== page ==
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Charles Kennedy

Charles Kennedy

Charles is a writer for Oilprice.com

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The Shale Gas Boom: How Scared is the Kremlin?

Gazprom should be scared. The US has overtaken Russia as the largest producer of natural gas courtesy of the fracking revolution, the EU suddenly feels bold enough to rebel, and Moscow could very soon lose its grip on its European gas markets.

By some accounts, the Kremlin is quaking in its cupola, but other accounts—mostly Gazprom’s—it’s simply biding its time until the gas prices rise again.

In mathematical terms, the EU has rather belatedly decided that things aren’t adding up and that Europeans are paying too high a price for Russian gas and not benefitting at all from the natural gas boom in the US, which has boosted supplies and caused prices to drop significantly. While Russia is selling its gas for about $10 a unit, the US is selling the same for about $3.

Another variable has also surfaced: The US has become self-sufficient in natural gas and this has led other countries to shift exports of LNG destined for the US market to the European market. The prices of this non-Russian LNG is about half of what Gazprom is charging. This has somewhat worked to force Gazprom to cut prices in Western Europe, but it retains its stranglehold on Eastern Europe. 

Here is some more math: While Gazprom is the world’s single largest producer of natural gas, recording $44 billion in profits in 2011 alone, the company is in trouble. In September, Gazprom announced it was scrapping plans to develop a new arctic gas field, being short on funds, and its latest financial report shows a 25% drop in profits. (Incidentally, Gazprom was also recently wrong-footed by Pakistan, which decided not to go with the Russian giant for the construction of a gas pipeline from Iran to India through Pakistan. Putin responded by cancelling a state visit to Pakistan).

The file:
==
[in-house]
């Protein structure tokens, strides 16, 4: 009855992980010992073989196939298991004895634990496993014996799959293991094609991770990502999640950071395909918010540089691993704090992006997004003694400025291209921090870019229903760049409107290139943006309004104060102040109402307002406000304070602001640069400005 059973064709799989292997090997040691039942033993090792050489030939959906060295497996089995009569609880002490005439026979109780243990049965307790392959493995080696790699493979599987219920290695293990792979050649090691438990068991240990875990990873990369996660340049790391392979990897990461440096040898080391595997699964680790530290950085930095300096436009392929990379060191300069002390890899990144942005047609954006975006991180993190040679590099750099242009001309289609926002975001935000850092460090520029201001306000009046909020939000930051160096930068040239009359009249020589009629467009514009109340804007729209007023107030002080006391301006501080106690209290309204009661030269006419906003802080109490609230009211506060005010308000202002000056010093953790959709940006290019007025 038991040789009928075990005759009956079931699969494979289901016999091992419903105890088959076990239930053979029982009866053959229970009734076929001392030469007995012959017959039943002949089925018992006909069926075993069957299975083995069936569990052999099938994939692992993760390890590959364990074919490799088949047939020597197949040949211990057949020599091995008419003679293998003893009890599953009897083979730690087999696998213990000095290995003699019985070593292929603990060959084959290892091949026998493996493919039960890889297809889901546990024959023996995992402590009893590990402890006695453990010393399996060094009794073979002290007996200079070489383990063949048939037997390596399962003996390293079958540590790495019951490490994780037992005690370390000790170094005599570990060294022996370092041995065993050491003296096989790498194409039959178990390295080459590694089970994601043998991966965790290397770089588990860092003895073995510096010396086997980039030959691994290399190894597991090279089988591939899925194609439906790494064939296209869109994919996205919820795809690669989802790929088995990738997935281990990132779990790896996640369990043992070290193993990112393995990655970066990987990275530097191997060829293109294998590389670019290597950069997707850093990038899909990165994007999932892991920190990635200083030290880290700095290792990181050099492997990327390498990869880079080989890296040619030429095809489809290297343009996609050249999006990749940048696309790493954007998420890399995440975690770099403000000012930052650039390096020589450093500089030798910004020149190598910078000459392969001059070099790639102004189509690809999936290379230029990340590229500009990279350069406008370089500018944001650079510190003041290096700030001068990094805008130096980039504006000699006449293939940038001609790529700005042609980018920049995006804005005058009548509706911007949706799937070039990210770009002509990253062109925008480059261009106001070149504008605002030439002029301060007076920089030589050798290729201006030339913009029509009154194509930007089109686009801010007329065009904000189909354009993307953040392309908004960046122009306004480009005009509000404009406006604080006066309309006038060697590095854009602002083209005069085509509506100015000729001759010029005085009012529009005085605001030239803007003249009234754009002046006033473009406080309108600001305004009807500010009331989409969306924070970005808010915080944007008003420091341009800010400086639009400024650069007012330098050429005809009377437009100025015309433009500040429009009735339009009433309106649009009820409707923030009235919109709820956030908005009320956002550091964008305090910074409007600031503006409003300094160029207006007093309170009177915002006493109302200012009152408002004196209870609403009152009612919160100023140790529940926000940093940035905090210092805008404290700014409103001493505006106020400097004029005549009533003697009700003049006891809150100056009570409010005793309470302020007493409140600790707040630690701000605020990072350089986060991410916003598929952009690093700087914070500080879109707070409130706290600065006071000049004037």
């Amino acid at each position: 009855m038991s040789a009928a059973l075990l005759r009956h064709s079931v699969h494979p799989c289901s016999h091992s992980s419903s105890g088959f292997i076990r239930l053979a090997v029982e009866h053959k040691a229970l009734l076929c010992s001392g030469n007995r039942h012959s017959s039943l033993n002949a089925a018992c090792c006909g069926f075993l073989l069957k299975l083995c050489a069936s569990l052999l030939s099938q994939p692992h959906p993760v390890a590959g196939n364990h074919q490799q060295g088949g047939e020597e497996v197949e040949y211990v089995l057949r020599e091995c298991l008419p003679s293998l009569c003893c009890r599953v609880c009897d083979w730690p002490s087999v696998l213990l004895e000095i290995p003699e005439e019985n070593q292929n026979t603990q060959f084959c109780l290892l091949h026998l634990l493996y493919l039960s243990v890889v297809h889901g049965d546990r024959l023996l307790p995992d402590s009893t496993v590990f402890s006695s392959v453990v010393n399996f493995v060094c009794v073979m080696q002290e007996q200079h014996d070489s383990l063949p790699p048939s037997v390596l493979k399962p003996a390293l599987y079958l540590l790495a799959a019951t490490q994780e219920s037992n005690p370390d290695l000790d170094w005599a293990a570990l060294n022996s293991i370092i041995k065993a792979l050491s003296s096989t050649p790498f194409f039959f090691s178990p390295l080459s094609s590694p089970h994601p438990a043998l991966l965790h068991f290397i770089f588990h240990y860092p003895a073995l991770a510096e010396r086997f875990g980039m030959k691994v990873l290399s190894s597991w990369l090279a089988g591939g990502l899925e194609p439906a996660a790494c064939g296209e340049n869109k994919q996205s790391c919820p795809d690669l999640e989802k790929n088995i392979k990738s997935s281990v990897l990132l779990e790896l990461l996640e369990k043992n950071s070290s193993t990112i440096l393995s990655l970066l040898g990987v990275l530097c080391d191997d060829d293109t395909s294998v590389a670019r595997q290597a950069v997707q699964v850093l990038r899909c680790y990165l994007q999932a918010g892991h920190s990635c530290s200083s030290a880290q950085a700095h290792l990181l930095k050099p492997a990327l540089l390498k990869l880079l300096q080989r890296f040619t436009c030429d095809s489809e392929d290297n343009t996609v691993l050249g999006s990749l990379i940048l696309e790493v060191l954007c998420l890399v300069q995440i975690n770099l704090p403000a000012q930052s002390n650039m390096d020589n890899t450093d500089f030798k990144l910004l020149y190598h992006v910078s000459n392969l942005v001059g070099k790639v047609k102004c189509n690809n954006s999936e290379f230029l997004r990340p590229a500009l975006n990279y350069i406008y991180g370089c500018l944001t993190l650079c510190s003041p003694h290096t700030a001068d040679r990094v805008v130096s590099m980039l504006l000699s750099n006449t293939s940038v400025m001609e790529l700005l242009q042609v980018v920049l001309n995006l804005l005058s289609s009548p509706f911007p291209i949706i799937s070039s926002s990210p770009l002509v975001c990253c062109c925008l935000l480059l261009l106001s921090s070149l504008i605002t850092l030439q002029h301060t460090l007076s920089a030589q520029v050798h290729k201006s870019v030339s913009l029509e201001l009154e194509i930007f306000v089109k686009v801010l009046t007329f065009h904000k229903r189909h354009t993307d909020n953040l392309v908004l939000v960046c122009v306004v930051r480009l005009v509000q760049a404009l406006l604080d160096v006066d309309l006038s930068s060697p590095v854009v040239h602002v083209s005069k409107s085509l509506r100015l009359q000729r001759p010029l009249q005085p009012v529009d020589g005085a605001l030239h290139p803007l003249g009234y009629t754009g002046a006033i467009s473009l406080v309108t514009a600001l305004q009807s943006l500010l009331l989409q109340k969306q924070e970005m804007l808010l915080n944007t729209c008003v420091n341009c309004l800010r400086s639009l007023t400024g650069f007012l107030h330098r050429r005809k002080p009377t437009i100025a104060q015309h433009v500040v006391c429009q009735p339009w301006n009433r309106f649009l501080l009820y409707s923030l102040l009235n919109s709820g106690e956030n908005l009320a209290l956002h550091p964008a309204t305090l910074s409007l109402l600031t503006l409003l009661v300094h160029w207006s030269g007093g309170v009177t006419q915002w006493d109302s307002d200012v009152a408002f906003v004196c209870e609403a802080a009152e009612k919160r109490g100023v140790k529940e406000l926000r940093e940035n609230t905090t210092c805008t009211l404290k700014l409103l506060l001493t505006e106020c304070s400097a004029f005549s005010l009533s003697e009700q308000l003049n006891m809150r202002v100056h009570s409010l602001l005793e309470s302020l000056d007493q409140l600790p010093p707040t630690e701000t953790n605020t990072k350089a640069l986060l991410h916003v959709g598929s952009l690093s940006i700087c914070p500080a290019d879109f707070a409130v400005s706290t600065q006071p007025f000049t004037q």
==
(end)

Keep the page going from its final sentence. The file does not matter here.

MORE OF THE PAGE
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Gazprom is attempting to make up for these shortcomings by looking eastward, to markets in Indonesia, India, Japan and China in particular. But even in these increasingly desperate times, Russia is attempting to play hard ball with China, immovable on pricing. The Kremlin is now trying to get Beijing to fund 40% of the planned Altai gas pipeline stretching some 3,000 kilometers across Russia into China for $14 billion. This would be the trade-off for more reasonable gas prices, but so far, China doesn’t look likely to play along.

Then we have reports of Gazprom-Kremlin corruption. Two years ago, opposition politicians in Russia published a very attention-grabbing little booklet on how cronies of Vladimir Putin have fleeced Gazprom through pipeline construction kickbacks and below market value sales of Gazprom financial and media assets. The publication was not lost on shareholders, nor was the drop in dividends. Since 2008, Gazprom shareholder dividends dropped from $365 billion to $120 billion.

The EU clearly thinks low gas prices will hold, otherwise it would not have been bold enough to launch formal proceedings against Gazprom for anti-competitive practices in a handful of Eastern European countries. To wit, the European Commission is investigating whether Gazprom is purposefully dividing gas markets by hinder the free flow of gas across EU states and imposing unfair prices. Significantly, though downplayed by Moscow, Gazprom on 29 September announced plans to restructure its European trading and logistics assets in a sign that EU pressure is having the desired effect. The EU could win this battle as long as it holds firm, which in turn will depend on gas prices. At the first sign of trouble, the EU will back down.